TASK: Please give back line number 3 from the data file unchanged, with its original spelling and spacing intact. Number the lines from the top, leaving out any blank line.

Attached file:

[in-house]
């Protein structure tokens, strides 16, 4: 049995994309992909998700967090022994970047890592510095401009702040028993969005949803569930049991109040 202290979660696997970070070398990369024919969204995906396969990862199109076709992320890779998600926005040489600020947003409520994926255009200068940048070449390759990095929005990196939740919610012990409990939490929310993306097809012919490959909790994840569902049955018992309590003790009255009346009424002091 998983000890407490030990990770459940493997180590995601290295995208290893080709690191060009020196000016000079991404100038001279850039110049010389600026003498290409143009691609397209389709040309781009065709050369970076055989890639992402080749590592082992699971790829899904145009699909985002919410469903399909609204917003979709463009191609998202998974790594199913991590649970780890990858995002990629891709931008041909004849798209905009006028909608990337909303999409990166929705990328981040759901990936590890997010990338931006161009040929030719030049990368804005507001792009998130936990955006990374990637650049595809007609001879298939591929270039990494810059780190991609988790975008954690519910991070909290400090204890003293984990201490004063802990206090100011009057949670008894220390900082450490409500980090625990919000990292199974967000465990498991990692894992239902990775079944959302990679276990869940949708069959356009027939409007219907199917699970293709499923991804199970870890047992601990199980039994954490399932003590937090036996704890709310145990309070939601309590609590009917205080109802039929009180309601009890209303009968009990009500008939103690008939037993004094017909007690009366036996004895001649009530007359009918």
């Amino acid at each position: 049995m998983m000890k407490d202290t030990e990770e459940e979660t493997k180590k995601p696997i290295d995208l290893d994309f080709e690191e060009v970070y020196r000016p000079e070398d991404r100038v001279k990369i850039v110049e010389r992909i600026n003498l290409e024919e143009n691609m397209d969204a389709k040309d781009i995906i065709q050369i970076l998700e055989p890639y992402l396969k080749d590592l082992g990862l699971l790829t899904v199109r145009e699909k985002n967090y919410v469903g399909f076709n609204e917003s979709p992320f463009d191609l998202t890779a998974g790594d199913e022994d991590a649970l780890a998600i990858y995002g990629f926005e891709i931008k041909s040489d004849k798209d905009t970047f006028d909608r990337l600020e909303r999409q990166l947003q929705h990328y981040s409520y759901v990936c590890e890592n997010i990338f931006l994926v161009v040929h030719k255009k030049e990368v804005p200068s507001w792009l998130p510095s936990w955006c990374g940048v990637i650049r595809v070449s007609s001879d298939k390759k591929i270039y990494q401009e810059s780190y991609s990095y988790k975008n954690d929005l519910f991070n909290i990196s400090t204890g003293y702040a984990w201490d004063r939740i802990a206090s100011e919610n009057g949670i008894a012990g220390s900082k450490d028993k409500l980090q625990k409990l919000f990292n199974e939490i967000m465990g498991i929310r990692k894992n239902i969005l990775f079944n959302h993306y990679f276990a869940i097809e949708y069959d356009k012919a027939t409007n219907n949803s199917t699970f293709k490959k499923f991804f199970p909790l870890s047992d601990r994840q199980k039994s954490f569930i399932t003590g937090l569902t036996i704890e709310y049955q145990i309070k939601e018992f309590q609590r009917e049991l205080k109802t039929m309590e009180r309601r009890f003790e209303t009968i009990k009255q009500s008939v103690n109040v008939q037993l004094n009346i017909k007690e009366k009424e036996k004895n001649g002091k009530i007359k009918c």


């Amino acid at each position: 049995m998983m000890k407490d202290t030990e990770e459940e979660t493997k180590k995601p696997i290295d995208l290893d994309f080709e690191e060009v970070y020196r000016p000079e070398d991404r100038v001279k990369i850039v110049e010389r992909i600026n003498l290409e024919e143009n691609m397209d969204a389709k040309d781009i995906i065709q050369i970076l998700e055989p890639y992402l396969k080749d590592l082992g990862l699971l790829t899904v199109r145009e699909k985002n967090y919410v469903g399909f076709n609204e917003s979709p992320f463009d191609l998202t890779a998974g790594d199913e022994d991590a649970l780890a998600i990858y995002g990629f926005e891709i931008k041909s040489d004849k798209d905009t970047f006028d909608r990337l600020e909303r999409q990166l947003q929705h990328y981040s409520y759901v990936c590890e890592n997010i990338f931006l994926v161009v040929h030719k255009k030049e990368v804005p200068s507001w792009l998130p510095s936990w955006c990374g940048v990637i650049r595809v070449s007609s001879d298939k390759k591929i270039y990494q401009e810059s780190y991609s990095y988790k975008n954690d929005l519910f991070n909290i990196s400090t204890g003293y702040a984990w201490d004063r939740i802990a206090s100011e919610n009057g949670i008894a012990g220390s900082k450490d028993k409500l980090q625990k409990l919000f990292n199974e939490i967000m465990g498991i929310r990692k894992n239902i969005l990775f079944n959302h993306y990679f276990a869940i097809e949708y069959d356009k012919a027939t409007n219907n949803s199917t699970f293709k490959k499923f991804f199970p909790l870890s047992d601990r994840q199980k039994s954490f569930i399932t003590g937090l569902t036996i704890e709310y049955q145990i309070k939601e018992f309590q609590r009917e049991l205080k109802t039929m309590e009180r309601r009890f003790e209303t009968i009990k009255q009500s008939v103690n109040v008939q037993l004094n009346i017909k007690e009366k009424e036996k004895n001649g002091k009530i007359k009918c």